“For this activity, many steps where taken to produce the final artwork. Initial sketches of the selfie photos were drawn. I outlined the sketch onto the big paper using yellow oil pastels and then layered on other colours. Then watercolour was painted on top of the oil pastel for the finishing touches.” -HANA-
“The self-portrait activity consisted of chronological procedures, beginning with sketching and outlining using a pencil. This created a rough guideline before outlining the self-portrait.” -JESSY-
“The process started with several sketches to practice and envision the image I would be using for my self-portrait. The process was a crucial aspect in this piece, just as in all types of art-making experiences. From sketching with pencil, to using oil pastels and using watercolour paint, the process was memorable and it was a very meaningful art-making experience.” -JOANNA-
I was so fascinated to observe the end results of the combination of oil pastel and watercolour. I learned the technique of using oil pastel underneath the watercolours, where the water colour would resist the oil pastel. Using the two materials together created a very unique piece of artwork.
This is an activity is something I recommend be implemented with children. Children would be able to use the process approach and also also learn about resist art.
An element that can be seen through the artwork is space. Space describes the surface area of the canvas or paper that is either covered or left blank, which creates the dimension of positive or negative space. The white space that has been left unpainted is the negative space, while coloured figure is the positive space.
TIP: Educators can combine many other mediums to create beautiful mixed media pieces, not only oil pastel and watercolor.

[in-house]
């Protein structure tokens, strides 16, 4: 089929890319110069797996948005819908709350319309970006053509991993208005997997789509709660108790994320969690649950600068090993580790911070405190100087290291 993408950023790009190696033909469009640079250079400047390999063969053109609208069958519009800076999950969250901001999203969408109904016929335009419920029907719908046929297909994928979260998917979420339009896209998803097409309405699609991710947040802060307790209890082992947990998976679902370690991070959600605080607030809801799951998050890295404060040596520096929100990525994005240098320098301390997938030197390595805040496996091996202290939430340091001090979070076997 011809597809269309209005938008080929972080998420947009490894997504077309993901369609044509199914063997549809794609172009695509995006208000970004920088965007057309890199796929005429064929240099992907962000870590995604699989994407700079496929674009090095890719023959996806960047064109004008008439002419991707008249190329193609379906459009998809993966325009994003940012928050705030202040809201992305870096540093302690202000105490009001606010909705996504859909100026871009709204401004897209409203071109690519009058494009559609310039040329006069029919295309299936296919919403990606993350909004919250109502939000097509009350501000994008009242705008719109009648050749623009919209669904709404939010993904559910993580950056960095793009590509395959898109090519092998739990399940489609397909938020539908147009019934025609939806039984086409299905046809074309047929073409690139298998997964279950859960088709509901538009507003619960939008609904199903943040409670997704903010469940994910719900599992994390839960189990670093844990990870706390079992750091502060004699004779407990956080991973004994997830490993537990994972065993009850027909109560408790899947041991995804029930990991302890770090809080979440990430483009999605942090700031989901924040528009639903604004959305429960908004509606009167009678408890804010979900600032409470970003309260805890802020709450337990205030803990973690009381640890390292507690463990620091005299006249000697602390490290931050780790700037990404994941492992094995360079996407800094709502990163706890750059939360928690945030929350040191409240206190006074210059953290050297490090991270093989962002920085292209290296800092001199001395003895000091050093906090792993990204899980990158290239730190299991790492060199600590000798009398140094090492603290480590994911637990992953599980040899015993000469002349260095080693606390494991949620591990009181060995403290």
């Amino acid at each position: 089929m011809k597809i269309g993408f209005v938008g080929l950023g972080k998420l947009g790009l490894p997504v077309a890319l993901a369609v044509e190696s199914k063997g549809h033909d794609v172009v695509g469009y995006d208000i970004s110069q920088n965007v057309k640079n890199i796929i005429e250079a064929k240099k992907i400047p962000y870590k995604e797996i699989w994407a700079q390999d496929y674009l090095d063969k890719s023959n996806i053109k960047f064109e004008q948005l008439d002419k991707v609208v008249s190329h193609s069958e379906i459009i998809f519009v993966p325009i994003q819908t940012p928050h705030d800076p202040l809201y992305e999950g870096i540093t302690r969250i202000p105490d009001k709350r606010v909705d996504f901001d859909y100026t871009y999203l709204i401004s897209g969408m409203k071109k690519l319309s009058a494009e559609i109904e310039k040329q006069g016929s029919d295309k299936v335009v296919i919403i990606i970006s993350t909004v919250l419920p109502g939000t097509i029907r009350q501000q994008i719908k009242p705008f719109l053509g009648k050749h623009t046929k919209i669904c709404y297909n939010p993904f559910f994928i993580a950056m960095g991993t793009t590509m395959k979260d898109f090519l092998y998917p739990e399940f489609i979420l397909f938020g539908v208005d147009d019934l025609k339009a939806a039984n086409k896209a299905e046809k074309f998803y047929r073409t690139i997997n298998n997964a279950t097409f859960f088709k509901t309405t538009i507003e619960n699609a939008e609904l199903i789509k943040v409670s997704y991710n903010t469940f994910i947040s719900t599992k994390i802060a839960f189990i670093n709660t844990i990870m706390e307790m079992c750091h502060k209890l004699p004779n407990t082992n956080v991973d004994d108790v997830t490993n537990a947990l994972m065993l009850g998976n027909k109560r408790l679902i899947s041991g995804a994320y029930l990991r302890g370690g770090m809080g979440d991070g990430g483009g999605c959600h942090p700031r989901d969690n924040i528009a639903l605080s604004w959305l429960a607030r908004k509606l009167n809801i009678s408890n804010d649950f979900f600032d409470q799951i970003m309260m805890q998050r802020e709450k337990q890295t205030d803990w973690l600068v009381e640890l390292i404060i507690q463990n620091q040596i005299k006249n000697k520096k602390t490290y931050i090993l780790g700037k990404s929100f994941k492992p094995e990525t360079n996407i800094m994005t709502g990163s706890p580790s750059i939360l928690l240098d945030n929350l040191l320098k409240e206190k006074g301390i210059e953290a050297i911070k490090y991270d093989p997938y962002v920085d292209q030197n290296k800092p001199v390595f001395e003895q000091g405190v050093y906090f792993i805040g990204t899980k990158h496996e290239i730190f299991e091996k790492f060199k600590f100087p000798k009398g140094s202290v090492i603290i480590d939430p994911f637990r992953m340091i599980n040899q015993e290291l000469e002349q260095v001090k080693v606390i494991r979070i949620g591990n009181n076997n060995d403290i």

During the process, I added the blue and grey self-portrait reflecting my ‘hidden self’ because I realized the portrait did not reflect my entire self. Like my experience, as children undertake in activities that allow them to plan and think about how to create their art, they will be able experiment and explore resulting in a more coherent and meaningful product. -HANA-
Element of art that is seen in this piece is BALANCE. Balance can be defined as the the proportion of shapes and forms relative to each other created by the use of space. Balance can be symmetrical and even or asymmetrical and unequal. There is asymmetrical balance in my self portrait as there is more space on the left than the right. There is an additional face on the right side, but not on the left creating unequal balance in the composition.
Learning to visualize, mentally plan ahead mentally, and also being consciously aware of the process is what I have gained from this experience. These skills have allowed me to create a composition that consists of line, color, shape, balance and harmony in the portrait. I also learned not worry about making mistakes in the artwork, or get caught up in making the art ‘perfect’. I can take the knowledge I have gained from this experience to teach children using process art and become an art educator who encourages children to explore and express without creative boundaries.
A Teacher’s Toolbox:
Famous portrait artists: show children self-portaits painted and drawn by famous artists. This website can show children that portraits do not necessarily have to be realistic!
Twists on self-portraits: other ideas to create self-portraits